By Nikki Phipps
(Author of The Bulb-o-licious Garden)
How do you take care of poinsettias (Euphorbia pulcherrima)? Carefully. These finicky short-day plants require specific growing needs in order to retain their Christmas blooms. However, with proper care, your holiday poinsettia should continue to put out blooms, or in the least remain attractive for weeks after.
Holiday Poinsettia Plant Care
Poinsettia care begins with proper light, water, and temperature conditions. During the holidays, while in full bloom, they typically enjoy semi-cool, humid locations in bright, indirect light with plenty of moisture. Poinsettia plants should be watered thoroughly, taking care not to drown them by ensuring adequate drainage is available. Likewise, avoid letting them sit in water-filled saucers, which can lead to root rot. Adding plants nearby can help increase humidity levels in dry rooms, as will humidifiers.
Once flower bracts have fallen, you have the option of discarding the plant or keeping it an additional year. For those choosing to continue with poinsettia care, decrease regular watering to allow the plant to dry out some. However, don’t let it dry out completely. Also, relocate the poinsettia plant to a cool, dark area until spring or around April.
Fertilizing Poinsettia Plants
Fertilizing poinsettia plants is never recommended while they’re still in bloom. Fertilize poinsettias only if keeping them after the holiday season. Apply fertilizer every two weeks or once monthly using a complete houseplant fertilizer. Provided the poinsettia plant is given the proper environmental conditions, it should begin to regrow within weeks.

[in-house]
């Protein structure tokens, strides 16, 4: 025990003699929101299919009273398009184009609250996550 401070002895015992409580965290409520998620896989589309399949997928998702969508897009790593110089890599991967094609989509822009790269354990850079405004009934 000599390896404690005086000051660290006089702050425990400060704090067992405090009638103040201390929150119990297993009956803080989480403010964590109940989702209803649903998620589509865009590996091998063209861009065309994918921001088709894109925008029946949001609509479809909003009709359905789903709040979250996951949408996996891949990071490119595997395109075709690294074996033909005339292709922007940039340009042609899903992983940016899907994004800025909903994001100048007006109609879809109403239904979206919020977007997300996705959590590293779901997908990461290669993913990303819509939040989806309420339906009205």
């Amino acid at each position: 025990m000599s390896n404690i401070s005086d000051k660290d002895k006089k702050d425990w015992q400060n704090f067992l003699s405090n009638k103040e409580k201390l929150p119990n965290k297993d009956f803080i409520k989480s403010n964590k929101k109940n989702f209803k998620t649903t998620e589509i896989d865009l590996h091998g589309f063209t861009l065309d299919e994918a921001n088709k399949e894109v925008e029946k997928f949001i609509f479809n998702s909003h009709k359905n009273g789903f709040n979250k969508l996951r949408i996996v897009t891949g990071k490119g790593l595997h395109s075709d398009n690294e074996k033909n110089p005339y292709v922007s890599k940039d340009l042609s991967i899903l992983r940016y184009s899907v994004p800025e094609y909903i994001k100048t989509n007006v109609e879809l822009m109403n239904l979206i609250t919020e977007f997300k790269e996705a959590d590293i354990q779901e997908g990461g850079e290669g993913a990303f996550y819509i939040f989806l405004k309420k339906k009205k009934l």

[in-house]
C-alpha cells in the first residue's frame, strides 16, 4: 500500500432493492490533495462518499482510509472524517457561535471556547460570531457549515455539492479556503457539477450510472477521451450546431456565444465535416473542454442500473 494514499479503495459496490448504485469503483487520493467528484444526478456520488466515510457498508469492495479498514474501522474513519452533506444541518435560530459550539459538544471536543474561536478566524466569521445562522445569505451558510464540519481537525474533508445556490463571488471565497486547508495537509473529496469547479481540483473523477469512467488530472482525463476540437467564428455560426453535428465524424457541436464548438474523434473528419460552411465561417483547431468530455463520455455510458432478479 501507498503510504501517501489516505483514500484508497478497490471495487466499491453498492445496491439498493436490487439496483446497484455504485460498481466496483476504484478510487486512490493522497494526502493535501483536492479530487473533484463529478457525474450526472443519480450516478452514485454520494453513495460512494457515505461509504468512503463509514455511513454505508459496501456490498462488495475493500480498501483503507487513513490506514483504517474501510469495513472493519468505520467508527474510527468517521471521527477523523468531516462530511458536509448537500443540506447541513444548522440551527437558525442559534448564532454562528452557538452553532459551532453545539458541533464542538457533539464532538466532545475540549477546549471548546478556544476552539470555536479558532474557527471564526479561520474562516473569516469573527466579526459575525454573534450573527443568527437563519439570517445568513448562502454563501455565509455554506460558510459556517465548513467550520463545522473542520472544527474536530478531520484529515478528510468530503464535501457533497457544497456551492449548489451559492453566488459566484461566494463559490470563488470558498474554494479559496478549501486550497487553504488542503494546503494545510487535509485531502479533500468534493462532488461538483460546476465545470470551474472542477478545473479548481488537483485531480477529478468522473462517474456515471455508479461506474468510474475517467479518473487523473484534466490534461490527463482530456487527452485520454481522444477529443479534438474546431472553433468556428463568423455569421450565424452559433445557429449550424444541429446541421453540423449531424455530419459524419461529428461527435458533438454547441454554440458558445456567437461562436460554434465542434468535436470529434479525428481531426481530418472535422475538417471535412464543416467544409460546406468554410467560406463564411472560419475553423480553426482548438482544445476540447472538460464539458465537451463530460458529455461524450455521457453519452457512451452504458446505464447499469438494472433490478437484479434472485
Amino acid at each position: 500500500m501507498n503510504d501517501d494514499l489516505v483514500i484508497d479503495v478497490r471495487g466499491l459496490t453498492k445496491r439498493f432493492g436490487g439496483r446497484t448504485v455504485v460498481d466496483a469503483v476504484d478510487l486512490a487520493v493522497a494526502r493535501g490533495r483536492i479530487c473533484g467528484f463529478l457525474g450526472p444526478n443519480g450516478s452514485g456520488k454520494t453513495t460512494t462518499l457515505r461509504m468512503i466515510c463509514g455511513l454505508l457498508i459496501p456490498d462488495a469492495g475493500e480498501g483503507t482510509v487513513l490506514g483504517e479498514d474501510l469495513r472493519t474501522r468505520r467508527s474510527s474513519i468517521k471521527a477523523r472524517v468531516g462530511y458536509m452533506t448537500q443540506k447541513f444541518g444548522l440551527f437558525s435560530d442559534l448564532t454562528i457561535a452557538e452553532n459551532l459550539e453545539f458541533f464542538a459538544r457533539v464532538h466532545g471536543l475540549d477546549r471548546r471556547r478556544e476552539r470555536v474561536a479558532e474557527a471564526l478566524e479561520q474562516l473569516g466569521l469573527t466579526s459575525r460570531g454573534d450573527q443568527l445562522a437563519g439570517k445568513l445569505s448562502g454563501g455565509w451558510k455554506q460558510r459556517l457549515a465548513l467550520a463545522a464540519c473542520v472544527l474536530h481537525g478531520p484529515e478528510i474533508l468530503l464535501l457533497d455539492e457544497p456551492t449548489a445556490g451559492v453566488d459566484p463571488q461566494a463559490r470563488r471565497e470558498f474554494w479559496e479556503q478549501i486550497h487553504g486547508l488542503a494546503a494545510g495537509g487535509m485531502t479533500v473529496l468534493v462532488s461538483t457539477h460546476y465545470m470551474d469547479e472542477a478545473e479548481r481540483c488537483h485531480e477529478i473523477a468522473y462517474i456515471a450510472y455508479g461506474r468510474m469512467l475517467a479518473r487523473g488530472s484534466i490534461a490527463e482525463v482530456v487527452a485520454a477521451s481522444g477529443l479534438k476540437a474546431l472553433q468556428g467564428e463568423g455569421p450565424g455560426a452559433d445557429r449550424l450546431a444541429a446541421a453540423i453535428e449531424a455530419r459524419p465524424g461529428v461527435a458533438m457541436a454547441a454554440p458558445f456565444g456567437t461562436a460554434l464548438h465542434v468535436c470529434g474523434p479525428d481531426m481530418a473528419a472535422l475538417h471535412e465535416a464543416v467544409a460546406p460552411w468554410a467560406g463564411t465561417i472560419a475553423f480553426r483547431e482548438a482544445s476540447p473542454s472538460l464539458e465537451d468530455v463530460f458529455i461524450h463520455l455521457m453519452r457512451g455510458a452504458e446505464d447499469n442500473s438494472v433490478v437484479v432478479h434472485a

Poinsettia Care After the Holidays
In spring, return the plant to a sunny area and water well. Cut back all canes (branches) to about six inches from the pot’s rim. It may also be a good idea to repot the poinsettia using the same type of soil. While poinsettias can be kept indoors throughout summer, many people choose to move them outdoors in a sunny, but protected, area of the flower garden by sinking the pot into the ground. Either way is fine.
After new growth has reached between six to ten inches, pinch out the tips to encourage branching. This can be done once a month until the middle of August. Once nights become longer in fall, bring the poinsettia indoors.
From about September through November light becomes crucial in poinsettia plant care. In order to encourage blooming, poinsettia plants require long periods of darkness at night (about 12 hours). Therefore, move the poinsettia to a location where it will not receive any nighttime light or cover it with a box. Allow plenty of light during the day so the plant can absorb enough energy for flowering. Warmer days (65-70 degrees F.) and cooler nights (55-60 degrees F.) are also recommended. Provide semi-cool, humid locations in bright, indirect light with plenty of moisture once blooming occurs.
Poinsettia Plant Leaves Are Falling Off
It’s important to pinpoint the possible cause in the event that your poinsettia plant leaves are falling off, as in some cases, this can be easily fixed. Environmental factors, such as warm, dry conditions, are most often the reason for leaf drop. Stress can also be a factor. Keep the plant in a cool, draft-free area and provide plenty of water. If all else fails, the plant may need to be discarded.
Now that you know how do you take care of poinsettias you can keep these lovely plants year round. With proper poinsettia plant care, they will give you many years of beauty.